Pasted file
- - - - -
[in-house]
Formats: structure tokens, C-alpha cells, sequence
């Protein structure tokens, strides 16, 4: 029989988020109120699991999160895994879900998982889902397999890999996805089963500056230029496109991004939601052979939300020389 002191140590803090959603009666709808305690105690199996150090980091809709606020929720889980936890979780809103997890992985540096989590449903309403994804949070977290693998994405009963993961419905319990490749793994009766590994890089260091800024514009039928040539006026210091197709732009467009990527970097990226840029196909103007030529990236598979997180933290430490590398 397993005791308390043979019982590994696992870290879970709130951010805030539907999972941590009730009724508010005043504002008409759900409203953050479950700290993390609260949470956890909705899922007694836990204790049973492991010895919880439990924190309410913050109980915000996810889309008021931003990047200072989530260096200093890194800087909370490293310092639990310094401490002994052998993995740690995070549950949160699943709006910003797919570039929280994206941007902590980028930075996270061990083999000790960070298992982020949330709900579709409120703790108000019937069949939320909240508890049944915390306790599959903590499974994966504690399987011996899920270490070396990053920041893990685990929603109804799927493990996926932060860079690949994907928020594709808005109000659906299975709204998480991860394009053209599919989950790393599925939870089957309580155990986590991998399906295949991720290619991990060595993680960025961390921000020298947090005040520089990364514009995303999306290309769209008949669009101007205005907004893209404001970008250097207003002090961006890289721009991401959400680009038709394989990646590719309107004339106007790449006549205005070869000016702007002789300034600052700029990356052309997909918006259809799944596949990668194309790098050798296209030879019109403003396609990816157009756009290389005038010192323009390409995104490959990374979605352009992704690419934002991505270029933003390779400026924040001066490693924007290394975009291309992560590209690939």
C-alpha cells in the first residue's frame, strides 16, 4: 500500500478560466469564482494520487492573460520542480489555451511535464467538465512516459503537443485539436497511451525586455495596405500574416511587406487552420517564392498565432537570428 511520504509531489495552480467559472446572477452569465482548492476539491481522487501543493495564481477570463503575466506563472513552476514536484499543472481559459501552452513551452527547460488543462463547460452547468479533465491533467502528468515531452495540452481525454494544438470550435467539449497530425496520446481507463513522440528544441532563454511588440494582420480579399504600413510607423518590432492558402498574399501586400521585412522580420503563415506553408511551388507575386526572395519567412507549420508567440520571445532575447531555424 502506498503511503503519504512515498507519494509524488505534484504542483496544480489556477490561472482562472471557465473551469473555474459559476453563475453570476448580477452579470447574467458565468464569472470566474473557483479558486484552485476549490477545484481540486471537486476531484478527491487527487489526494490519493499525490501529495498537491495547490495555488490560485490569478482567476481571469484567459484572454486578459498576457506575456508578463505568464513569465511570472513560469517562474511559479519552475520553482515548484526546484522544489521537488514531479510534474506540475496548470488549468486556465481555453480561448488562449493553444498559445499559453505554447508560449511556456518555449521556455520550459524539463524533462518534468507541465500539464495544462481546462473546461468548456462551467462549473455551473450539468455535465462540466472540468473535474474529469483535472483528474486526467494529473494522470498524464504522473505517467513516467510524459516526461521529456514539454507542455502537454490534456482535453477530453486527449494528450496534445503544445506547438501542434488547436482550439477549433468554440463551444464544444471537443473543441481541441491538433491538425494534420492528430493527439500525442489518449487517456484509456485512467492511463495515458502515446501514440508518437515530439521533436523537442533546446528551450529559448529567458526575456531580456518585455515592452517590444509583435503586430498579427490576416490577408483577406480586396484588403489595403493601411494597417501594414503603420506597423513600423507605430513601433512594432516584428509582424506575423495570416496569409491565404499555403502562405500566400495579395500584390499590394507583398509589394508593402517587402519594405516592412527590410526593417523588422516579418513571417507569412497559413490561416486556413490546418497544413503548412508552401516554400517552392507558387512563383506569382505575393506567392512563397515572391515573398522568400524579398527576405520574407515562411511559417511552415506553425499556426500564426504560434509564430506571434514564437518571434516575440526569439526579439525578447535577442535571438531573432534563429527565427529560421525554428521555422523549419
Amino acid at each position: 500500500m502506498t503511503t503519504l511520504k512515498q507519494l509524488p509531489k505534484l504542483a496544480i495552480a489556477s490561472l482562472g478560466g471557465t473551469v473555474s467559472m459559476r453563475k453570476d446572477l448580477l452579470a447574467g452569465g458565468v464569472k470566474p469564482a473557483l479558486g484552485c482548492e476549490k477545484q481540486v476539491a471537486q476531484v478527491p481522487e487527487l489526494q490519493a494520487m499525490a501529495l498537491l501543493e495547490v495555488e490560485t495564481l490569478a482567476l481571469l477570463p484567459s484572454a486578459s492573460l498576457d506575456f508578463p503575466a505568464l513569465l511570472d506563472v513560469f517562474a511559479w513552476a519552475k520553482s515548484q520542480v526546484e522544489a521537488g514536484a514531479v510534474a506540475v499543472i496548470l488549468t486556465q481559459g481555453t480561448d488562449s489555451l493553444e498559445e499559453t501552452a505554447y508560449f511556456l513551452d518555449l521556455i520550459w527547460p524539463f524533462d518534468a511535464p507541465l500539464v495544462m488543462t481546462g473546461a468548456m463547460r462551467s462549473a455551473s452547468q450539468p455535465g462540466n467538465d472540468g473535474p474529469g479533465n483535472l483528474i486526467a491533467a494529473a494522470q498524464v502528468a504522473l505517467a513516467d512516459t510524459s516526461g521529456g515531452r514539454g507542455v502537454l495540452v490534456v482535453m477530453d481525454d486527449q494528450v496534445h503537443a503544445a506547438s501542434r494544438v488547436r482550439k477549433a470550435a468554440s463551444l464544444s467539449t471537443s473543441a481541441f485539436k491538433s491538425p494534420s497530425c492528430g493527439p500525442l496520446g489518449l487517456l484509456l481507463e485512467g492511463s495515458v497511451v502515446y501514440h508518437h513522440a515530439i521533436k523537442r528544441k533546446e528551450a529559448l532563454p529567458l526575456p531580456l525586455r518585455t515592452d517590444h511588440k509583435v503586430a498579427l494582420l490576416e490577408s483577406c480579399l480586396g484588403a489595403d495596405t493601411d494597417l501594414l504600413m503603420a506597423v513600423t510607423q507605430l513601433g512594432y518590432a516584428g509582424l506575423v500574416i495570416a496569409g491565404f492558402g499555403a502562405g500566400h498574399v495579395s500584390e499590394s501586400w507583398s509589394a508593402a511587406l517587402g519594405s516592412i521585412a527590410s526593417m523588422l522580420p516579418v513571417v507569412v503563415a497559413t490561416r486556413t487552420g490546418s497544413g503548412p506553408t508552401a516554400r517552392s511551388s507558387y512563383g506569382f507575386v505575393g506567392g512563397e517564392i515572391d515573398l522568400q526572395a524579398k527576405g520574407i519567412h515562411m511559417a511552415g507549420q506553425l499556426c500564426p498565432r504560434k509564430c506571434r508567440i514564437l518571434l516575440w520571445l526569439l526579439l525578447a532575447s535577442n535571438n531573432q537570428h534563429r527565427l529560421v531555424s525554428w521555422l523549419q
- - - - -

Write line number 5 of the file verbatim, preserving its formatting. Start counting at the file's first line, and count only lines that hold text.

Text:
Amino acid at each position: 500500500m502506498t503511503t503519504l511520504k512515498q507519494l509524488p509531489k505534484l504542483a496544480i495552480a489556477s490561472l482562472g478560466g471557465t473551469v473555474s467559472m459559476r453563475k453570476d446572477l448580477l452579470a447574467g452569465g458565468v464569472k470566474p469564482a473557483l479558486g484552485c482548492e476549490k477545484q481540486v476539491a471537486q476531484v478527491p481522487e487527487l489526494q490519493a494520487m499525490a501529495l498537491l501543493e495547490v495555488e490560485t495564481l490569478a482567476l481571469l477570463p484567459s484572454a486578459s492573460l498576457d506575456f508578463p503575466a505568464l513569465l511570472d506563472v513560469f517562474a511559479w513552476a519552475k520553482s515548484q520542480v526546484e522544489a521537488g514536484a514531479v510534474a506540475v499543472i496548470l488549468t486556465q481559459g481555453t480561448d488562449s489555451l493553444e498559445e499559453t501552452a505554447y508560449f511556456l513551452d518555449l521556455i520550459w527547460p524539463f524533462d518534468a511535464p507541465l500539464v495544462m488543462t481546462g473546461a468548456m463547460r462551467s462549473a455551473s452547468q450539468p455535465g462540466n467538465d472540468g473535474p474529469g479533465n483535472l483528474i486526467a491533467a494529473a494522470q498524464v502528468a504522473l505517467a513516467d512516459t510524459s516526461g521529456g515531452r514539454g507542455v502537454l495540452v490534456v482535453m477530453d481525454d486527449q494528450v496534445h503537443a503544445a506547438s501542434r494544438v488547436r482550439k477549433a470550435a468554440s463551444l464544444s467539449t471537443s473543441a481541441f485539436k491538433s491538425p494534420s497530425c492528430g493527439p500525442l496520446g489518449l487517456l484509456l481507463e485512467g492511463s495515458v497511451v502515446y501514440h508518437h513522440a515530439i521533436k523537442r528544441k533546446e528551450a529559448l532563454p529567458l526575456p531580456l525586455r518585455t515592452d517590444h511588440k509583435v503586430a498579427l494582420l490576416e490577408s483577406c480579399l480586396g484588403a489595403d495596405t493601411d494597417l501594414l504600413m503603420a506597423v513600423t510607423q507605430l513601433g512594432y518590432a516584428g509582424l506575423v500574416i495570416a496569409g491565404f492558402g499555403a502562405g500566400h498574399v495579395s500584390e499590394s501586400w507583398s509589394a508593402a511587406l517587402g519594405s516592412i521585412a527590410s526593417m523588422l522580420p516579418v513571417v507569412v503563415a497559413t490561416r486556413t487552420g490546418s497544413g503548412p506553408t508552401a516554400r517552392s511551388s507558387y512563383g506569382f507575386v505575393g506567392g512563397e517564392i515572391d515573398l522568400q526572395a524579398k527576405g520574407i519567412h515562411m511559417a511552415g507549420q506553425l499556426c500564426p498565432r504560434k509564430c506571434r508567440i514564437l518571434l516575440w520571445l526569439l526579439l525578447a532575447s535577442n535571438n531573432q537570428h534563429r527565427l529560421v531555424s525554428w521555422l523549419q